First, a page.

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Not for Publication in West's Federal Reporter

United States Court of Appeals


For the First Circuit
No. 13-1836
NEAL W. DIAS,
Plaintiff, Appellant,
v.
VERIZON NEW ENGLAND INC.,
Defendant, Appellee.

APPEAL FROM THE UNITED STATES DISTRICT COURT


FOR THE DISTRICT OF MASSACHUSETTS
[Hon. Nathaniel M. Gorton, U.S. District Judge]

Before
Torruella, Circuit Judge,
Souter,* Associate Justice,
Thompson, Circuit Judge.

Maria Mancini Scott, with whom Candida Marin Cote and Keches
Law Group, P.C. were on brief, for appellant.
Timothy P. Van Dyck, with whom Robert G. Young, Nathanael J.C.
Nichols, and Edwards Wildman Palmer LLP were on brief, for
appellee.

June 5, 2014

Hon. David H. Souter, Associate Justice (Ret.) of the Supreme


Court of the United States, sitting by designation.

SOUTER, Associate Justice.

Neal W. Dias, a former

employee of Verizon New England Inc., appeals the district court's


denial of his motion for a new trial, filed in the wake of a
defendant's jury verdict on Dias's claim that Verizon discharged
him and subjected him to a hostile work environment in retaliation
for

engaging

in

activity

discrimination law.

protected

by

Massachusetts

anti-

Dias says that the jury instructions and

verdict form were erroneous because they made no reference to a


particular communication as being an example of protected activity.
We hold that any error was necessarily harmless and affirm.
I.
Dias, "a black man of Cape Verdean descent," Appellant's
Br. 2, worked for Verizon from 1997 to 2008, when he was let go in
a company-wide reduction in workforce.

For his first seven years

with Verizon, Dias worked as a lineman, and in 2004, he was


promoted to the position of a first-level manager, as he remained
until his discharge.

Late in that year, he swore at and allegedly

threatened one of his colleagues, in an incident that prompted


Verizon to give him a written warning and transfer him to a
different work site.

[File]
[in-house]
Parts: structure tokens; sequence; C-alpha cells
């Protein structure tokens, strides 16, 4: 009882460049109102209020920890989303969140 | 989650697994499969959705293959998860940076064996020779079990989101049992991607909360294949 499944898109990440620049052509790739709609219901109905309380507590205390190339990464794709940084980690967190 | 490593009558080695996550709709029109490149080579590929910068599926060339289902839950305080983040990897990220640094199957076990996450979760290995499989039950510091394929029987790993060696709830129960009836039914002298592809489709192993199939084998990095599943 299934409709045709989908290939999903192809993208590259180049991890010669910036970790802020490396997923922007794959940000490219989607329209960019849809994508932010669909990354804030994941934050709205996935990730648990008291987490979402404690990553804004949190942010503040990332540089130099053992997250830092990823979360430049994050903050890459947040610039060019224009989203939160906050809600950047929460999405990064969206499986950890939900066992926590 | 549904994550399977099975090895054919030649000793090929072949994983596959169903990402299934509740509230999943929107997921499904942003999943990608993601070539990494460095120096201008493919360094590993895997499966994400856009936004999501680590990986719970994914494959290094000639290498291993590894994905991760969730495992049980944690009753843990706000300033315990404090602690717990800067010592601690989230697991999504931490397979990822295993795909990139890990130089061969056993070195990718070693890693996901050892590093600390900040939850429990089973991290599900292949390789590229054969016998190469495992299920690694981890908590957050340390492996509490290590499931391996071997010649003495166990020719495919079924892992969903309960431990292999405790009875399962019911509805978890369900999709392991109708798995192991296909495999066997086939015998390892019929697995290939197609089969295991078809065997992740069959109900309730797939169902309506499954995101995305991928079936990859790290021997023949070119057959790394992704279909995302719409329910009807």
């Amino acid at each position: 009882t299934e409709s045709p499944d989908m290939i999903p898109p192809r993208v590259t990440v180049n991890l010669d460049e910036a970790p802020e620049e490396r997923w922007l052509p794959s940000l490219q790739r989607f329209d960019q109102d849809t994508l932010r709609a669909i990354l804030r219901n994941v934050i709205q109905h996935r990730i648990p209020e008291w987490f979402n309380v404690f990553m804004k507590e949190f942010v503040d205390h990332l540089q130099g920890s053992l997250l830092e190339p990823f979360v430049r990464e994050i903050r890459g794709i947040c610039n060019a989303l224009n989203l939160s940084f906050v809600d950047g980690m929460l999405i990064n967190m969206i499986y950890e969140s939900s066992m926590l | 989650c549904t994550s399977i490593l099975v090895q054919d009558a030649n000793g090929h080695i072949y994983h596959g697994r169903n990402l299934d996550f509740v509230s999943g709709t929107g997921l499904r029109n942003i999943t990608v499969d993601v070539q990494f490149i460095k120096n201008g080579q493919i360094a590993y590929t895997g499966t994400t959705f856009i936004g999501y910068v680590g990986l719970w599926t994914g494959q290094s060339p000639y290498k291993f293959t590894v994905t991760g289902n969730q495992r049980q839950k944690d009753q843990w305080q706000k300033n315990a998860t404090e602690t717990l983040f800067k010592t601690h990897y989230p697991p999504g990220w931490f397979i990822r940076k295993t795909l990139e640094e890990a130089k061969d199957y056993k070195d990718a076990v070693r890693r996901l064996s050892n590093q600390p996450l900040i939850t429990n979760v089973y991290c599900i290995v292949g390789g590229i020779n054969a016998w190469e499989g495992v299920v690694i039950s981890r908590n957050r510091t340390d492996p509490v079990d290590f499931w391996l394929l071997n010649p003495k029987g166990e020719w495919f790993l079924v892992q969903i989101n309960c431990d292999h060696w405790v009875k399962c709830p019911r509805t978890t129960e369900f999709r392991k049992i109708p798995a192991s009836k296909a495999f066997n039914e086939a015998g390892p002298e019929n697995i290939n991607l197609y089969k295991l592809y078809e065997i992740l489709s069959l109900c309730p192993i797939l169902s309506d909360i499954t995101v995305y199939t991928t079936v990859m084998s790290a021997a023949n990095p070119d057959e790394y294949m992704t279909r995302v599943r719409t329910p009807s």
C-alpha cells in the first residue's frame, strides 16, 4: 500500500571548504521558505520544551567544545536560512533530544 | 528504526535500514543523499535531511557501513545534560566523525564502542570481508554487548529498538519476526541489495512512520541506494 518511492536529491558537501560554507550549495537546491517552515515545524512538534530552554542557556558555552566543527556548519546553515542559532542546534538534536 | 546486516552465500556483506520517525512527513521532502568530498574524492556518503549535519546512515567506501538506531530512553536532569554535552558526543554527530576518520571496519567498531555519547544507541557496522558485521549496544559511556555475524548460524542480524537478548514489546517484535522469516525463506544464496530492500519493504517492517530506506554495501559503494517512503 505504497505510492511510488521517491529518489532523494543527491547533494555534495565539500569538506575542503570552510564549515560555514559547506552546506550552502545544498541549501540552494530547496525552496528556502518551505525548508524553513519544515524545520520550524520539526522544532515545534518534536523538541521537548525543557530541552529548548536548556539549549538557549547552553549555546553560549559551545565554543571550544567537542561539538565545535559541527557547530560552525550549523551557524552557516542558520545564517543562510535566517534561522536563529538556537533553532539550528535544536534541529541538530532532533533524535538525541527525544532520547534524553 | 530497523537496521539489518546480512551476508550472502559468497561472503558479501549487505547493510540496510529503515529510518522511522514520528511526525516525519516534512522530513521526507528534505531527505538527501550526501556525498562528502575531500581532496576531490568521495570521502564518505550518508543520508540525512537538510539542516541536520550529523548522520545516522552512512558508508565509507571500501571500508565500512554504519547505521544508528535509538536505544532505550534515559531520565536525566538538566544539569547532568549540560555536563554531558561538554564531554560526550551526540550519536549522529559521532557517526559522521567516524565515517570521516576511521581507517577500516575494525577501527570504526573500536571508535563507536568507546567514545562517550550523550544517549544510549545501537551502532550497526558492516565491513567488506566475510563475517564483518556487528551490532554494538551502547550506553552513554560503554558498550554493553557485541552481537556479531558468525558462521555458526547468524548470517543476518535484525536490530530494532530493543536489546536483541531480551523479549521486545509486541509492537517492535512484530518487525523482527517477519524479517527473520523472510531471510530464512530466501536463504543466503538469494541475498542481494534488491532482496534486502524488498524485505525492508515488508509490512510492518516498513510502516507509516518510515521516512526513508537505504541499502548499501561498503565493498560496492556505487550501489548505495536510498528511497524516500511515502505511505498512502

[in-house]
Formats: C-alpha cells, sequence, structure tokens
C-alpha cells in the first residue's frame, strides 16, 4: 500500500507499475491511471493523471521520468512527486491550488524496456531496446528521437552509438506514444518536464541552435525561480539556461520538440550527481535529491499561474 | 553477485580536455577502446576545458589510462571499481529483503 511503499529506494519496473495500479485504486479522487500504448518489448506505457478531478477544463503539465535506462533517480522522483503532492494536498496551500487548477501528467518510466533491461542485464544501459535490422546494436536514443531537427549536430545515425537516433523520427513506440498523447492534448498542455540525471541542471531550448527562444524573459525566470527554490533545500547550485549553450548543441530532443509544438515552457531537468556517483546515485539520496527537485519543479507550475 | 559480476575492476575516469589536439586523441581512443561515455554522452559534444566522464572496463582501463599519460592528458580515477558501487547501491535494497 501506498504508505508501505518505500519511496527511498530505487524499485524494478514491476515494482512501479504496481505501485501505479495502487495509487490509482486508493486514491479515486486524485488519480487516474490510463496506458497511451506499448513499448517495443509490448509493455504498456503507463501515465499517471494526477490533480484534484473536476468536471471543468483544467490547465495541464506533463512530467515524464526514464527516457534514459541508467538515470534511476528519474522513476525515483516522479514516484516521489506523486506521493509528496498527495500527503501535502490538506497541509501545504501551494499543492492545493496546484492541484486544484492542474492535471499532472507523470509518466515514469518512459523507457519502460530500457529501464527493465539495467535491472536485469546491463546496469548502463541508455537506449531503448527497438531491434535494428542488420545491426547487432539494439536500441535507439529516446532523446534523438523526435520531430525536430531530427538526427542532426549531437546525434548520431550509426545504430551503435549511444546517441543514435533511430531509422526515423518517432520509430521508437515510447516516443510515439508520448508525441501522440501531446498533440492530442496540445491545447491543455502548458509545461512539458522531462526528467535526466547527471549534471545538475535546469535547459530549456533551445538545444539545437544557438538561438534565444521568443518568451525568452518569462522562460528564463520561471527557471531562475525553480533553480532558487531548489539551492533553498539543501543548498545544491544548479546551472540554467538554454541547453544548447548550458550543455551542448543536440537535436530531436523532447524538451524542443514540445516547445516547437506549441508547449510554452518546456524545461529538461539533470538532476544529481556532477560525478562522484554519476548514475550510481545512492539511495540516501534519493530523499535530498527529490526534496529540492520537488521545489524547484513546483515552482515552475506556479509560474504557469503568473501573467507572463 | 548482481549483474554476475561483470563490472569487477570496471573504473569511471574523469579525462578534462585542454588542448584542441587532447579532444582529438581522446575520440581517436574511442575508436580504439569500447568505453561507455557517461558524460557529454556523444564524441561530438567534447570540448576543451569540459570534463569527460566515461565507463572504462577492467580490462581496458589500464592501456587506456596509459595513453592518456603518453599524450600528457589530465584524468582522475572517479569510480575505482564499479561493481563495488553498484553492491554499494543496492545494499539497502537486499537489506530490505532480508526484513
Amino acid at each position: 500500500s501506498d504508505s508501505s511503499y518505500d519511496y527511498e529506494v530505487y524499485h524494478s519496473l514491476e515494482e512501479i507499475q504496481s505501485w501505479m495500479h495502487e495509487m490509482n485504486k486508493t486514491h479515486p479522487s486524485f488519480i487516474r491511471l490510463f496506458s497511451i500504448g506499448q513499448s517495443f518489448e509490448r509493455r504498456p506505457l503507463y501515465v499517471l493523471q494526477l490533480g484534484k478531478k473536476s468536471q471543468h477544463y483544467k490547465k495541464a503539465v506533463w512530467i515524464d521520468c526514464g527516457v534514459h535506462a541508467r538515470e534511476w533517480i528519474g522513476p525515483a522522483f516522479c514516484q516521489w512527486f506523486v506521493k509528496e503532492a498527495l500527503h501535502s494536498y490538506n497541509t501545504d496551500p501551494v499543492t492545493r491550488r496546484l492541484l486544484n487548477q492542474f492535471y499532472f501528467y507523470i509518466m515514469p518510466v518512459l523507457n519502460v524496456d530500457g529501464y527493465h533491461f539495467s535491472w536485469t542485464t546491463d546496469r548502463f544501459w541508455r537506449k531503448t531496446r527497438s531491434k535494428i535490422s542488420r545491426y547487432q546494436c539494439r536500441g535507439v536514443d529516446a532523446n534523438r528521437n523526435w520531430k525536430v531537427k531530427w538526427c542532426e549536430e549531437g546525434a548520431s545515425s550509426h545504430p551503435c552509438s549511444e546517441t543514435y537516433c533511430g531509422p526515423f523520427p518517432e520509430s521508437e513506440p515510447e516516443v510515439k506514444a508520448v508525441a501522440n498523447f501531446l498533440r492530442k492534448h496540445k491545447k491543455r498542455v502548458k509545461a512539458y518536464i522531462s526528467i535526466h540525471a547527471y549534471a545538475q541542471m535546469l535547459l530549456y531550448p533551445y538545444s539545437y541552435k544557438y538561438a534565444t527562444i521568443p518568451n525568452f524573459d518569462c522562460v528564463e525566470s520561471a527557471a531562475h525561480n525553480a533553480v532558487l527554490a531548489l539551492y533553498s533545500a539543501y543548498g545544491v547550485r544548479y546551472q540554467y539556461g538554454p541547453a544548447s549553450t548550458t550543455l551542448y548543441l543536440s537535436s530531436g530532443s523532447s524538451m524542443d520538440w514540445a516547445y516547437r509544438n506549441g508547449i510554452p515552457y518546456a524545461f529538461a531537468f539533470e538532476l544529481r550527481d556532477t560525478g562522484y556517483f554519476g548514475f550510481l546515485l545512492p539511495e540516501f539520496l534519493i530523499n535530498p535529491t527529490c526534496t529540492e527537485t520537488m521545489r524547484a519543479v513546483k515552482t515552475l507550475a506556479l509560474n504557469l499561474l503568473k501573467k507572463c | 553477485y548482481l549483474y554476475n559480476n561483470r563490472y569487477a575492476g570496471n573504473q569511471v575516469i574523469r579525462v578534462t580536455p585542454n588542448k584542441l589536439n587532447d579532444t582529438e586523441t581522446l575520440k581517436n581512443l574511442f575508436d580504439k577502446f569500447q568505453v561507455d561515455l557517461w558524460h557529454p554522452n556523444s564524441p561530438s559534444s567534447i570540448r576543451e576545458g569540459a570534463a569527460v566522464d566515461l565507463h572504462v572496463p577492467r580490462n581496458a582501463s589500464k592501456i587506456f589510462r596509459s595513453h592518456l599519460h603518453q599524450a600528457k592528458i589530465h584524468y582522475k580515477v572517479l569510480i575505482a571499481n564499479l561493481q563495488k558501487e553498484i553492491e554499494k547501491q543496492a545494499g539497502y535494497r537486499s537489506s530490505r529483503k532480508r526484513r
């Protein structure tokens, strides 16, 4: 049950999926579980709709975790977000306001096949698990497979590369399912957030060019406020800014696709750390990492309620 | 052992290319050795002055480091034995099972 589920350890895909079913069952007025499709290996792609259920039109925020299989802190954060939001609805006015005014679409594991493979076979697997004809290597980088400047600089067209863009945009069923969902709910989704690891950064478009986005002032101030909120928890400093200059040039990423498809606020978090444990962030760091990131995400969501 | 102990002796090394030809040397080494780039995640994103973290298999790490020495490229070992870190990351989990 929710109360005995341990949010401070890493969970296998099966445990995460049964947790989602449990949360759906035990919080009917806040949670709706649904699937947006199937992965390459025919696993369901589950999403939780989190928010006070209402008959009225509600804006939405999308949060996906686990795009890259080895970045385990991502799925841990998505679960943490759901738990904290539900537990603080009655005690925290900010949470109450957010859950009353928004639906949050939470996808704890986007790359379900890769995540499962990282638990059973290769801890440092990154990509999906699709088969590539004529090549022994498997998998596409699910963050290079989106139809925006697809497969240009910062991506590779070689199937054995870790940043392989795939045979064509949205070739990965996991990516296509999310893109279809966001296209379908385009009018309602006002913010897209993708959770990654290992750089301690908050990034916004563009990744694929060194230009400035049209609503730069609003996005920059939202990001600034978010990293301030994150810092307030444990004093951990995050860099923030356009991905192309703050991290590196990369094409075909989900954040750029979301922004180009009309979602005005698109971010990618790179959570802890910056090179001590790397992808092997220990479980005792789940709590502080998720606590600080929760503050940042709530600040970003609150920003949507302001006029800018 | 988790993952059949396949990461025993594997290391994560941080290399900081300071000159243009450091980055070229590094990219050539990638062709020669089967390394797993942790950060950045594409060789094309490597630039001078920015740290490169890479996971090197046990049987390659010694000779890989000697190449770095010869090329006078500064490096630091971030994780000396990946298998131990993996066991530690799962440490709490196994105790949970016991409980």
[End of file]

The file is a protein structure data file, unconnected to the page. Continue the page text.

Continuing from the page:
Shortly after that, Dias filed an internal

complaint with Verizon's Equal Employment Opportunity Office in


which he asserted, among other things, that this disciplinary
action constituted race-based discrimination. Verizon reviewed the
matter and found the complaint meritless.

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In 2006, for reasons unrelated to this case, Verizon


transferred Dias to a different department, where he reported to
second-level manager Paul McCarthy.

After getting a lower rating

from McCarthy in his 2006 year-end performance evaluation than his


white colleague, Laurie McDonald, Dias complained to McCarthy's
supervisor that his relatively low rating was the result of racial
discrimination.

He

repeated

the

allegation

in

Charge

of

Discrimination filed with the Massachusetts Commission Against


Discrimination ("MCAD").
In October 2007, a Verizon technician was electrocuted
while working on a telephone pole.

Although Dias was not working

that day, he was on call to respond to any emergencies, and after


he learned of the accident he went to the scene to help.

When he

arrived, McDonald was there and was on the phone with McCarthy.
McCarthy determined that his department had no role to play in the
aftermath of the accident and ordered his people, including Dias
and McDonald, to leave the area.
Three days later, Dias sent McCarthy a five-page, singlespaced e-mail written in some agitation, criticizing McCarthy's
decision to direct him and the others to leave the scene of the
accident.

See

Record Appendix ("R.A") 151-155.

He accused

McCarthy of being more concerned with ensuring that Verizon did not
have to pay him for overtime work than with responding adequately
to the death of the technician.

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The e-mail also voiced Dias's

displeasure at McCarthy's general treatment of him, and included


considerable personal invective.

See, e.g., id. at 154 ("I've had

to deal with you calling me friggin pathetic when I call out ill,
taking money from me and my family by not providing me with the